Vice President Joe “buy-a-shotgun” Biden will be in Seattle today and Thursday to speak and help raise funds for Sen. Maria Cantwell, and he will be flying into a politically stormy environment where Seattle Times readers are currently engaged in a feisty debate about a gun control initiative ignited by a column first posted yesterday afternoon.
The column, by veteran Times writer Danny Westneat, talks about a gun sale, the likes of which he intimates could be prevented by Initiative 594, the 18-page gun control scheme backed strongly by Seattle-area wealthy elitists and anti-gun billionaire Michael Bloomberg’s Everytown for Gun Safety. Westneat even has a hot link to the Northwest Firearms forum and a discussion more than two years ago about private gun sales.
But critics say I-594 is about a lot more than restricting private firearms sales, and they are right. The measure would require paperwork on all firearms transfers, as defined at the bottom of Page 6 of the initiative. There are some narrow exemptions, but none for holders of concealed pistol licenses, which already require background checks, or even in-laws.
By no small coincidence, former Congressman Bob Barr (R-GA), who once served on the National Rifle Association’s board of directors, has published a column at Town Hall about how people like Biden oppose voter identification laws while demanding all kinds of identification confirmation for those exercising the right to keep and bear arms. Barr observes that this right is “expressly guaranteed in the Constitution,” and that, for gun prohibitionists, “Apparently our Second Amendment rights are just not ‘precious’ enough to worry about when governments engage in actions expressly designed to ‘disenfranchise’ individuals from exercising those rights.”
Barr offers an intriguing, if not provocative, argument for Second Amendment rights. He dares people to imagine the reaction from the left if voter identification laws suddenly became as “rigorous as gun regulations found in many of America’s major cities.” These gun laws discriminate against the poor and minorities because of excessive costs involved.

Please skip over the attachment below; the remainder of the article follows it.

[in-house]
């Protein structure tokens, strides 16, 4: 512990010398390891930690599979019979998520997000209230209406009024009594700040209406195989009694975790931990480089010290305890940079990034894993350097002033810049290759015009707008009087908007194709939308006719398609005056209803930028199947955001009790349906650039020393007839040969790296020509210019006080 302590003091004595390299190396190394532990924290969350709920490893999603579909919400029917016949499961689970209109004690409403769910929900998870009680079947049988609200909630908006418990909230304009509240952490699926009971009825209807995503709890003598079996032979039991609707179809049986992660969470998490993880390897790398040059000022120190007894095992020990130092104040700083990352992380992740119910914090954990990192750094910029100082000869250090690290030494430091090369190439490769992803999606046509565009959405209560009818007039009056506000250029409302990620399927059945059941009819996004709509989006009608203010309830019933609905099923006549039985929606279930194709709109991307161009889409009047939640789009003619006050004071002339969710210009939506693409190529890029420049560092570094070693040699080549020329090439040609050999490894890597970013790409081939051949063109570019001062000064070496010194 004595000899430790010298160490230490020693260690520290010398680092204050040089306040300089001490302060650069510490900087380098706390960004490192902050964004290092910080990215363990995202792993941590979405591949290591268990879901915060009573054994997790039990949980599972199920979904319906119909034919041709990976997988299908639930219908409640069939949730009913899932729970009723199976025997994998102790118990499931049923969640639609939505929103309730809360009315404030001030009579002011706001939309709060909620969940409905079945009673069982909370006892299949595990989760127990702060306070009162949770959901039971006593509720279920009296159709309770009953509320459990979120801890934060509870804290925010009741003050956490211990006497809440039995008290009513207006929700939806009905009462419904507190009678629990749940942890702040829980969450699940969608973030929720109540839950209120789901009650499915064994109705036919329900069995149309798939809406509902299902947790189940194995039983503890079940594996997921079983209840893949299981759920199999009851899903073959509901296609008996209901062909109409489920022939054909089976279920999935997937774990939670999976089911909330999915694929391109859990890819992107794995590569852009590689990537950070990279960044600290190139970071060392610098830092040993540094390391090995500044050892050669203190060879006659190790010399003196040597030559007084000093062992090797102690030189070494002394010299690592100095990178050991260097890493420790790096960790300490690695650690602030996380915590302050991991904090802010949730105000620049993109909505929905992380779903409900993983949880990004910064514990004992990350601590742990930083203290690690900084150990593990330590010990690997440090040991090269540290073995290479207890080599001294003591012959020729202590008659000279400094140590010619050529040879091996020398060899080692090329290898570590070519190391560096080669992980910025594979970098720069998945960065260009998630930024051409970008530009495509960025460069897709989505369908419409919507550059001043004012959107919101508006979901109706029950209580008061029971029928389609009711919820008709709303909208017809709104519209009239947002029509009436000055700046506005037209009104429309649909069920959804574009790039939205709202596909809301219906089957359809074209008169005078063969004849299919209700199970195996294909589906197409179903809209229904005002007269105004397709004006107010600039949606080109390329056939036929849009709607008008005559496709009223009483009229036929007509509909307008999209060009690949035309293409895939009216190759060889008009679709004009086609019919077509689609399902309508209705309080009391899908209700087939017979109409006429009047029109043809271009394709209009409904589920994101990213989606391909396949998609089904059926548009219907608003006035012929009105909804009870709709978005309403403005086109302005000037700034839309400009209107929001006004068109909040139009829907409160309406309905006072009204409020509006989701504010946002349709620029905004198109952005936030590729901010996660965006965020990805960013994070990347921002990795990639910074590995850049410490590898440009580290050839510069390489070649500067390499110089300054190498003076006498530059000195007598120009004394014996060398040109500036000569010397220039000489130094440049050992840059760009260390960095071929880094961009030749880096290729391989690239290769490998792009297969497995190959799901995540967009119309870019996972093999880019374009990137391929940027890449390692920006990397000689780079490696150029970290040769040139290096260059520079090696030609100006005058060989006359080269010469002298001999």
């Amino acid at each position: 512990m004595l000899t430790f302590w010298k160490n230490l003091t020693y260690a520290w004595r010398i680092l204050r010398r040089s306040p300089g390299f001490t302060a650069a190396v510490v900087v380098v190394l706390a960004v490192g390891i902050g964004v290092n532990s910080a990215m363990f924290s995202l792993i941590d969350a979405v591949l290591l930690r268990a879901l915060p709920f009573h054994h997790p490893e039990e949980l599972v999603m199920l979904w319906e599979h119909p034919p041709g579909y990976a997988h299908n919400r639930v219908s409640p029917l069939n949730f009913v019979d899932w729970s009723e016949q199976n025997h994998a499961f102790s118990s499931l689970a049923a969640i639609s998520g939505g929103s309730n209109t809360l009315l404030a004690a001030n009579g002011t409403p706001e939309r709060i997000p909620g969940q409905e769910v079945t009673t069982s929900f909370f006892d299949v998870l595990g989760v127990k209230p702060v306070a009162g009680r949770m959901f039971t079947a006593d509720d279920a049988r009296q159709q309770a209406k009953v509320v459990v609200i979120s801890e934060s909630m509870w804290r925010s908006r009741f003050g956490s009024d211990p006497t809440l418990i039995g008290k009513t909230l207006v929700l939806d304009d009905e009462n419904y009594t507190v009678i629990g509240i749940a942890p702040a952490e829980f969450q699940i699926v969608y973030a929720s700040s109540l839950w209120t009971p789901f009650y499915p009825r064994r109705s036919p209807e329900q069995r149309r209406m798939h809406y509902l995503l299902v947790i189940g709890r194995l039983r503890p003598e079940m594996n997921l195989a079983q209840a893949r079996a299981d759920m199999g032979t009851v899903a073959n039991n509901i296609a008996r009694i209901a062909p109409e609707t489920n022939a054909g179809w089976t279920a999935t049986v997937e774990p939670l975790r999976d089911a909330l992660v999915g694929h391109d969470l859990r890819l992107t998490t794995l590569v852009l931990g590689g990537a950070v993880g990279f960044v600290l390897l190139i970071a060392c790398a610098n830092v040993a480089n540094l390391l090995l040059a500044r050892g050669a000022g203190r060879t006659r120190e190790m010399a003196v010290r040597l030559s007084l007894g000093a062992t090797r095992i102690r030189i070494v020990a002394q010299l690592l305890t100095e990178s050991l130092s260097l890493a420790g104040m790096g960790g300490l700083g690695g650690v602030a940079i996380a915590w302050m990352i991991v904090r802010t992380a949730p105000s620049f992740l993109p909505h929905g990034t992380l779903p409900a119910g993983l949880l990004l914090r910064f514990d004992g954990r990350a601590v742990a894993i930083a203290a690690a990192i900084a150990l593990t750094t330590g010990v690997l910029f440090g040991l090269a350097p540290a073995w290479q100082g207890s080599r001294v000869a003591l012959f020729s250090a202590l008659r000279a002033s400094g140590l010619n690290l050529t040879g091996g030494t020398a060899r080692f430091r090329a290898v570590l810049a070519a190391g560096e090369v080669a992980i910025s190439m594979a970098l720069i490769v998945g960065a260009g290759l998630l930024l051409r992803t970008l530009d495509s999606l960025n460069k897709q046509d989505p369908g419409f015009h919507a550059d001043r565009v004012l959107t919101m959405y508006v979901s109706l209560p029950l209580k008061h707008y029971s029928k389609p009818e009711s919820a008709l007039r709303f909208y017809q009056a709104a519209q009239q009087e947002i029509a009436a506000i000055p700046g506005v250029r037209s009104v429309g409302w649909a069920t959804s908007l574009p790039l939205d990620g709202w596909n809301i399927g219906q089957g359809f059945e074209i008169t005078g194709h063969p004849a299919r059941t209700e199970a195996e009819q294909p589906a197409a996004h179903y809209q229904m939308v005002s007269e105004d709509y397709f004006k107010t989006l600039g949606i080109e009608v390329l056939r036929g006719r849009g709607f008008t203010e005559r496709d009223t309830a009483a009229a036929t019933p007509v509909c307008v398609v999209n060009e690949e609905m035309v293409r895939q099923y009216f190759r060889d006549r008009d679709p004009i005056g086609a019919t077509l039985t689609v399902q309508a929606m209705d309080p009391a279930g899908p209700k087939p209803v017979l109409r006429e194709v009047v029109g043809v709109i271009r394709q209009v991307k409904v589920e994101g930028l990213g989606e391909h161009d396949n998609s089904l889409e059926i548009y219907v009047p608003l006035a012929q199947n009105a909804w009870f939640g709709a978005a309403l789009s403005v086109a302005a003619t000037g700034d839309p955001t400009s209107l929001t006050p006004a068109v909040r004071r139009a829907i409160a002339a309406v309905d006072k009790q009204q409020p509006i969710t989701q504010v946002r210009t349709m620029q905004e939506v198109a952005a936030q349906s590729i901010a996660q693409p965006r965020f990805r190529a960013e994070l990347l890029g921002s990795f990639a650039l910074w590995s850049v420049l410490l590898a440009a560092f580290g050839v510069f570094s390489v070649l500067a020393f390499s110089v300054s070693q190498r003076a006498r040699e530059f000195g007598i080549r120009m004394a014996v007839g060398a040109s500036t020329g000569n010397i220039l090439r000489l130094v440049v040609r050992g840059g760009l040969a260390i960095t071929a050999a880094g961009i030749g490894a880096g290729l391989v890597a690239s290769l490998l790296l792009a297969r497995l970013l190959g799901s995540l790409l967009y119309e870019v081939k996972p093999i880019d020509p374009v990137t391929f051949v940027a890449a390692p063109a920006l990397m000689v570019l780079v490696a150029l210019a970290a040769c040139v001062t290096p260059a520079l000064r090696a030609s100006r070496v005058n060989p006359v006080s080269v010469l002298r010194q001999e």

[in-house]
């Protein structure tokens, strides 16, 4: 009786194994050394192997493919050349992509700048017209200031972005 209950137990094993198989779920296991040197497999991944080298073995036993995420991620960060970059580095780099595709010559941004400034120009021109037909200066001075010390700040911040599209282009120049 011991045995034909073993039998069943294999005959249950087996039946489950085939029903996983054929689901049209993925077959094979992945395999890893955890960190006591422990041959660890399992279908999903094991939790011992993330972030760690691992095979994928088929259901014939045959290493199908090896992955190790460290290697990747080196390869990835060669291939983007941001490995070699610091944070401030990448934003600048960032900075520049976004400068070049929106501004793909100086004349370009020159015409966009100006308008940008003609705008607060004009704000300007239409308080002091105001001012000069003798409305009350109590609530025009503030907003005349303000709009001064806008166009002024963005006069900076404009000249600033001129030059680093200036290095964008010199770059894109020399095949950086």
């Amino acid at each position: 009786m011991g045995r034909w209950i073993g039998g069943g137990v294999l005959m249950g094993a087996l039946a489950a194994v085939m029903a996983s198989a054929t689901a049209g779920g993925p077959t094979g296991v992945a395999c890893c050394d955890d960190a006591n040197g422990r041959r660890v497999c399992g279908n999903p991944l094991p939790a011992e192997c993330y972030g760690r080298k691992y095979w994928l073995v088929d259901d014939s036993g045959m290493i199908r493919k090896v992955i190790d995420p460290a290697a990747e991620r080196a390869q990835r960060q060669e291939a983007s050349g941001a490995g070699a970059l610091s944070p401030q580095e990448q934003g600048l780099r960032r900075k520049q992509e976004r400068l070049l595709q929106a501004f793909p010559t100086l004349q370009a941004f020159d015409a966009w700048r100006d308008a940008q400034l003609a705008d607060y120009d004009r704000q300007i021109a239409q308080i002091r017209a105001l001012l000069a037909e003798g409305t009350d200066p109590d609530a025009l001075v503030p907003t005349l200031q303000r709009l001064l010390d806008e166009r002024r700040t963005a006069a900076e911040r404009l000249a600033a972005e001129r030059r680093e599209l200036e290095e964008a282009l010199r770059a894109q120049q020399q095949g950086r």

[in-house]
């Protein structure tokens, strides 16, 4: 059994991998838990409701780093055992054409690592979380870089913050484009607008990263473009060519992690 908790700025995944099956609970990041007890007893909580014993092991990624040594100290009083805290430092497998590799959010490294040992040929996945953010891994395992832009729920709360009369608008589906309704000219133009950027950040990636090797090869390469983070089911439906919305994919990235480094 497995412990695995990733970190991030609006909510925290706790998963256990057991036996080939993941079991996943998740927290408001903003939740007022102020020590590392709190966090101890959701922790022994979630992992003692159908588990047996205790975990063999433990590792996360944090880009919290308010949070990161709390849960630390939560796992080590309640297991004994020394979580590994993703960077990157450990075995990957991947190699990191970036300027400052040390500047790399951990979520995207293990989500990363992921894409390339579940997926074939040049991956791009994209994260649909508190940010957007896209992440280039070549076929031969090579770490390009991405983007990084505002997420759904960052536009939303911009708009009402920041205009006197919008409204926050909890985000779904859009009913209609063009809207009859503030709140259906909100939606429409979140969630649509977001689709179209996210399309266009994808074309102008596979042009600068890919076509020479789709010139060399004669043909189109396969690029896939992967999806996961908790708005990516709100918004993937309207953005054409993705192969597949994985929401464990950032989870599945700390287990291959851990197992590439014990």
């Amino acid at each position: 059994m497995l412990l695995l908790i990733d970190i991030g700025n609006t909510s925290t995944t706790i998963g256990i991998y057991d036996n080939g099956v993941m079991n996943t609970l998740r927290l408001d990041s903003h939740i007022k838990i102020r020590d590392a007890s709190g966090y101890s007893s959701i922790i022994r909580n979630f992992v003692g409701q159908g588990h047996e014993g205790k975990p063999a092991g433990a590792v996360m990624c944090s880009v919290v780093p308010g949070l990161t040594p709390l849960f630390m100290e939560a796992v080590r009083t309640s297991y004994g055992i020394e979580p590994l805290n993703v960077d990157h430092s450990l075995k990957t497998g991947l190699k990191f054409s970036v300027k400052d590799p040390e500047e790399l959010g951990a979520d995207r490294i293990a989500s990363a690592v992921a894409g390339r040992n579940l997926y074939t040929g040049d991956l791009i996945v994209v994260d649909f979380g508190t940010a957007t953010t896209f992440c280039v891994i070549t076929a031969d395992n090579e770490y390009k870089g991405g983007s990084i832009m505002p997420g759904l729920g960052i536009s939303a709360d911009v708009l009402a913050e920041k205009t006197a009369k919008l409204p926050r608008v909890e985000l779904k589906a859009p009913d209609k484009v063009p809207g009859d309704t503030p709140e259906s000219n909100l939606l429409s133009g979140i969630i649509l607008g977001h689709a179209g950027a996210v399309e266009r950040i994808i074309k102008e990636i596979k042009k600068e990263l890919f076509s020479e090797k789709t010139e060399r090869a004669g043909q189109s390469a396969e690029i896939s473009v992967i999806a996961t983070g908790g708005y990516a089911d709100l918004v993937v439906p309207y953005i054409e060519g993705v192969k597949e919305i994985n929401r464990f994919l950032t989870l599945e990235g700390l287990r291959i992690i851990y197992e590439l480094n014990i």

That brings the argument back to I-594, which would require a background check costing anywhere from $35 to $50 or more for each transfer of a firearm, including temporary loans. Not only is there a check to loan the gun, a check would be required to get it back, costing another $35-$50 or more, critics have argued.
One reason people loan firearms is for personal protection and one reason people borrow them is because they cannot afford to rush out and buy one in an emergency. Say you want to loan a gun to your sister-in-law because your brother is on deployment or out of town on a work assignment. I-594 has an exemption that is at best nebulous. Such a loan is okay so long as the “temporary transfer only lasts as long as immediately necessary.” What does that mean, exactly? Who or what determines just how long “immediately necessary” lasts, an hour, overnight, a week or a month?
Biden would simply tell her to “buy a double barrel shotgun” and if there is a problem, to take the gun outside on the balcony (everyone has an exterior balcony at home, don’t they?) and fire a couple of shots. In this state, that’s an illegal discharge of a firearm in most neighborhoods.
The vice president should skip Cantwell’s fund raiser, and instead stop by the Bellevue offices of the Citizens Committee for the Right to Keep and Bear Arms. He can talk about shotguns, and he might even get a bumper sticker urging people to vote No on I-594 and in favor of rival Initiative 591, which is supported by rank-and-file law enforcement, several county sheriffs, hunters, collectors, competitors and several state lawmakers from both sides of the aisle.